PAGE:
EARLY CHURCH ISSUES #13
How do we know what is the right source for our faith? The right direction? The right authority we can depend on? The earliest church had to struggle with these exact questions. During the first two centuries, the canon of scripture was still in formation. The writings of the apostles and Paul were out there, but much was not consolidated. How did they find their way with so few road signs?
We get some important clues when we look at Polycarp’s Letter to the Philippians. Polycarp had been a student of the Apostle John and a link to the first Christians who followed Jesus. When the Church in Rome was recovering from the martyrdom of Peter and Paul, there was great confusion and fear. Polycarp appeared on the scene and helped the Romans find new stability and recovery of their sense of direction. He also was on hand to rebuke Marcion when the heretic attempted to persuade the Romans to follow his heresy. Polycarp had always been a person they could turn to.
In his Letter to the Philippians, Polycarp had large chunks of material taken directly from Christians behind him. He acknowledged his indebtedness to these earlier authorities. The way in which he used the sources allows us to discover how Christians had begun to use the written form as an authoritative guide for building their faith and practices.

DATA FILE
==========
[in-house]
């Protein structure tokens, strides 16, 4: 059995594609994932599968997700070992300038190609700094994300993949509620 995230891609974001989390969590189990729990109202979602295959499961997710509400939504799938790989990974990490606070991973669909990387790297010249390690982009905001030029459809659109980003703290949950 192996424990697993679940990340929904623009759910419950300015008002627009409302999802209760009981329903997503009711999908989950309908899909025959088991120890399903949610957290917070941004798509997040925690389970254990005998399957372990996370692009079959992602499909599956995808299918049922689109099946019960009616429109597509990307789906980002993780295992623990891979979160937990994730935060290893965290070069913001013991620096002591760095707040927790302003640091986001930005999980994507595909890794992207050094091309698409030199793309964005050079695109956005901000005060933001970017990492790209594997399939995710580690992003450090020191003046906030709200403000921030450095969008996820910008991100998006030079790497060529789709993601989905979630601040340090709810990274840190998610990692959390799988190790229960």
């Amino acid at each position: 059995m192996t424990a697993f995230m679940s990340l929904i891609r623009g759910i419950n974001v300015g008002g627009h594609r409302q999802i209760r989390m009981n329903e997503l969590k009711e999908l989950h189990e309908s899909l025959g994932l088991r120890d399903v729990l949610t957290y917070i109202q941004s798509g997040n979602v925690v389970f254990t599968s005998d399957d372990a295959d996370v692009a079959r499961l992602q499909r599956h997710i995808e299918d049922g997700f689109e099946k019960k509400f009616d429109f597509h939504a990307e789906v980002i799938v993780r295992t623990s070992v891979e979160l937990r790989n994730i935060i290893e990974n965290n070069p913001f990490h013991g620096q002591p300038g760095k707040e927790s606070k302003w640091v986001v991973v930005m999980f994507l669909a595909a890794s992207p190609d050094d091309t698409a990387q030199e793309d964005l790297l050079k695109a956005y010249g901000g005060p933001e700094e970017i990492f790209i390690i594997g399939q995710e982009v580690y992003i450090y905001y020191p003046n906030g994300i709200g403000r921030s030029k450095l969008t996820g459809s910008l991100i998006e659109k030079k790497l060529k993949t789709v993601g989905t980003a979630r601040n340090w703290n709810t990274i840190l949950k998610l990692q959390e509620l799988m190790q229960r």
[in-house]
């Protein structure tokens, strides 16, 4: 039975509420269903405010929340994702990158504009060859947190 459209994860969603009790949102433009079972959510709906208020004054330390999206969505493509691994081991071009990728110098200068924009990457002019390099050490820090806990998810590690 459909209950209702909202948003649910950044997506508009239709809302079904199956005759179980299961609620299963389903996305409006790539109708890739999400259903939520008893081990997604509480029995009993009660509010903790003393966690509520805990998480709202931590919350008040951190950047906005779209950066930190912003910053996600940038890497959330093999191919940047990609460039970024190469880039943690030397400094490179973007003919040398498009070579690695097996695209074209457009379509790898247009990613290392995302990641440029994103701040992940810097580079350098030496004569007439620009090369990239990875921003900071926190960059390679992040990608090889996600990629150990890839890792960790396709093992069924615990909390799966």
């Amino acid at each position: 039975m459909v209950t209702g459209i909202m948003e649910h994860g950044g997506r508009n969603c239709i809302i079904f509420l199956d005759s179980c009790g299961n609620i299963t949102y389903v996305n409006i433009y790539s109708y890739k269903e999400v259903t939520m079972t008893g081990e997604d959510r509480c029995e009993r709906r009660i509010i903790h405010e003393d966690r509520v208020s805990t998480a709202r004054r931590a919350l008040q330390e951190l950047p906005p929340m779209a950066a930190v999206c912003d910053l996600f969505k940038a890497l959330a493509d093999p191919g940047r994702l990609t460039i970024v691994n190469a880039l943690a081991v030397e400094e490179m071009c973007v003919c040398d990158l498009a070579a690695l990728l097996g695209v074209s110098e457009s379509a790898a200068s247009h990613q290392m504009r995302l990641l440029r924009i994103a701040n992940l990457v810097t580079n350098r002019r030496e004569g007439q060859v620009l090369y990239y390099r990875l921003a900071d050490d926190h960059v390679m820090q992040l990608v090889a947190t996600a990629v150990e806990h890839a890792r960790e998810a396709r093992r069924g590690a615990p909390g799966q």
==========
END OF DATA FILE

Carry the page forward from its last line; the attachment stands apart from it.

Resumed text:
While this is more than acceptable in the 21st century, the practice was unheard of in the Roman world. The pagan cults had never used religious texts in this manner. The ancient cults were polytheistic and were about behaviors that pleased the gods. Because they were practice oriented, doing whatever the correct procedure was took care of the matter. Specific beliefs or writing were not important to them.
Because of their commitment to the Torah, the Jews were the exception to this practice.
. Of course, the first Christians were Jews and this carried the custom forward. Jesus interpreted the Torah and laid the groundwork for the first Christians to do the same. Whether the Romans understood it or not, the ancient writings were basic and became their guides.
In time, the early Christians developed four guidelines to determine what they would consider as authentic scripture. The book had to be ancient from the time of Jesus. Only what was written by an apostle or a companion of an apostle was acceptable. A manuscript had to have the approval of the entire church and not just some segment of believers. Finally, the viewpoint had to reflect correct belief that was accepted by their entire church.
In time, such writings became the canon or law of the church. Today when we turn to The Bible, we are reading what the first Christians affirmed as true and authorities for all believers. Twenty centuries are behind us saying, “It’s the truth!”
Contributed by: The Most Rev. Robert L.Wise